Core elements of childhood drawings: a bright, smiling, spherical sun aloft in the corner. Softly lapping waves fill the foreground. Basic one-story constructions, featuring jagged lines and mismatched housing elements, suggesting scrap metal and driftwood. Fencing optional. The sky full of kites. Animals and humans together, smiling, standing side-by-side.
There’s a sense of utilitarianism and ease-of-use permeating most aspects of Kahkabila, from housing construction to the casual greeting (“alright”) to work schedules dependent upon currents and wind. There’s something very idyllic about a community that, while tremendously poor, disconnected, and unsuccessfully developed (and conscious of all these things), manages, on the whole, to keep disarmingly high spirits. Close families. Minimal crime.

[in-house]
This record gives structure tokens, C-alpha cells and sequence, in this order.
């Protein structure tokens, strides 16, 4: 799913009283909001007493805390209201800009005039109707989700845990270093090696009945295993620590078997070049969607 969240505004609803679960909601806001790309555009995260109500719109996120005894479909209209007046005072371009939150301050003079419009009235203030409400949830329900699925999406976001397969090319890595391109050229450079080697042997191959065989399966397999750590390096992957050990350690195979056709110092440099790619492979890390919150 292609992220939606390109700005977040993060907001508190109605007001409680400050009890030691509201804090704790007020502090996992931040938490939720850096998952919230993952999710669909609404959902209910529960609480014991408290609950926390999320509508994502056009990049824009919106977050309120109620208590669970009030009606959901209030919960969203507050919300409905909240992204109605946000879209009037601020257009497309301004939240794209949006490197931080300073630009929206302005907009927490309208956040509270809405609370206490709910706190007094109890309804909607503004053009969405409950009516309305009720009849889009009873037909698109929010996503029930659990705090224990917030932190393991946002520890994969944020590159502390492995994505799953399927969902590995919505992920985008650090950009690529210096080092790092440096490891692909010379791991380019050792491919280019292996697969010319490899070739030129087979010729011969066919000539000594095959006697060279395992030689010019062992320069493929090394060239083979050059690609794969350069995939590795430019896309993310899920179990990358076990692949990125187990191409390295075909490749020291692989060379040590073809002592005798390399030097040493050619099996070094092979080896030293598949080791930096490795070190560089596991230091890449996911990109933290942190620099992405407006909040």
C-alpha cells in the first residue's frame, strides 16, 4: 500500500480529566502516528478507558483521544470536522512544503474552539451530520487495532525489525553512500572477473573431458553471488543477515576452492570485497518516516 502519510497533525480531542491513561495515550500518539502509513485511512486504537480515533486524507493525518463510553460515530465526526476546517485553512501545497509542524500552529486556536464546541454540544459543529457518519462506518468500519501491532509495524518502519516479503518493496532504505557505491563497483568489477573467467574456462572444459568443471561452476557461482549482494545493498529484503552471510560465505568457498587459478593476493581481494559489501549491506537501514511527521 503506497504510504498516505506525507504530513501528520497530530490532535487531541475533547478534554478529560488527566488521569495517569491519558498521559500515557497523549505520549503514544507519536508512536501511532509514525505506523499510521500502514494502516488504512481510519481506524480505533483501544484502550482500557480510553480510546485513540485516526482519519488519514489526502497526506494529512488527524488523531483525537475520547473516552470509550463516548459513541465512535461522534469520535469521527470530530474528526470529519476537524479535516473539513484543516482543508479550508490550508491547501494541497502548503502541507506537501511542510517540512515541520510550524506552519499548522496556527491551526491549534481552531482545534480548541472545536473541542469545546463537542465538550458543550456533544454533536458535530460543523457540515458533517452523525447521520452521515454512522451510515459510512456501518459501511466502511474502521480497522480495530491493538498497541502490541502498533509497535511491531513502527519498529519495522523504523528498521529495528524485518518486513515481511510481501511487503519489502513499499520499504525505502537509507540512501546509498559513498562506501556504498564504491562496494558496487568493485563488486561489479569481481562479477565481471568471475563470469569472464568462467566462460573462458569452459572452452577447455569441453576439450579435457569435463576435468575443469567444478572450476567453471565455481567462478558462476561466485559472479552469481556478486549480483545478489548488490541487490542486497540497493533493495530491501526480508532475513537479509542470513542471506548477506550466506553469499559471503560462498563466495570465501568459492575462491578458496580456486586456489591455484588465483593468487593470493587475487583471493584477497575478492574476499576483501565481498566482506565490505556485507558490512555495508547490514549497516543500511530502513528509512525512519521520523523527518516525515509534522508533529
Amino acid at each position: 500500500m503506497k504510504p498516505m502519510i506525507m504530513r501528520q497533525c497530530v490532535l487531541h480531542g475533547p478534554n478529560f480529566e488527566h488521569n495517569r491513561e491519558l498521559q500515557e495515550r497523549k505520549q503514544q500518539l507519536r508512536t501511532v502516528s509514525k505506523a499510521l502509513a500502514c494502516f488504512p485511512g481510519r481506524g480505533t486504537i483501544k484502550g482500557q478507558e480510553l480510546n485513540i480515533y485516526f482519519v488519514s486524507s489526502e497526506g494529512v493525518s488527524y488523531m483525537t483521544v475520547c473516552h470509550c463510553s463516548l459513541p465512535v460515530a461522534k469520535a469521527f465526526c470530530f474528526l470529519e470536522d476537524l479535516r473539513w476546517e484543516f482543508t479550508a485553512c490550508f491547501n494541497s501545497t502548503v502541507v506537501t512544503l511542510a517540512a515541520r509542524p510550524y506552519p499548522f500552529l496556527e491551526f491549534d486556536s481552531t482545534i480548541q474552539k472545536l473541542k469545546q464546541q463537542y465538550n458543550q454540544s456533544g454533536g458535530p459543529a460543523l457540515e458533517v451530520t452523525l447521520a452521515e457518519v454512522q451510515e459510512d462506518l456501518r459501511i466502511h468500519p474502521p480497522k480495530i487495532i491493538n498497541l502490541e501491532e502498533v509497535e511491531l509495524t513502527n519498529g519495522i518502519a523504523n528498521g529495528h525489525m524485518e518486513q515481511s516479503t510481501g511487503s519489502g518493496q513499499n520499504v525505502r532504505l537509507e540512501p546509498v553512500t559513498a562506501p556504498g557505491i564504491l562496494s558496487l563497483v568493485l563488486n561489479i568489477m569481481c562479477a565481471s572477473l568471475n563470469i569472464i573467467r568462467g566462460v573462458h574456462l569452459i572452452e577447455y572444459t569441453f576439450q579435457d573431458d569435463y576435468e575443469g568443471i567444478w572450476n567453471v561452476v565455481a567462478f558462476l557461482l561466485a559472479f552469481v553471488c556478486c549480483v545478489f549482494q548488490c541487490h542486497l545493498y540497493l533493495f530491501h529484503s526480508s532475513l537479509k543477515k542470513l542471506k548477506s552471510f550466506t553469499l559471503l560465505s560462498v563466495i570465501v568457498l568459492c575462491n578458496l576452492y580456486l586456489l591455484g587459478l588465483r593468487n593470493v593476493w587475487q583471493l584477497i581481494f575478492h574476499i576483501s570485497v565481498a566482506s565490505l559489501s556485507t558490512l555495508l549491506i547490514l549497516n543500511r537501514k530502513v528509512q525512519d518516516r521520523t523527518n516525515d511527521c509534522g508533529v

People own the cows (and chickens, pigs, roosters, monkeys, dogs, cats, goats…), but very few own enough to warrant penning them off. Despite efforts to keep them clean, wells become contaminated due to various forms of runoff, with the effects exacerbated during the dry season. Visitors are obliged to bring their own water filters and chlorine tablets. Water-borne illnesses are a major health concern here, especially with children.
In those drawings, everyone forgets about the poop.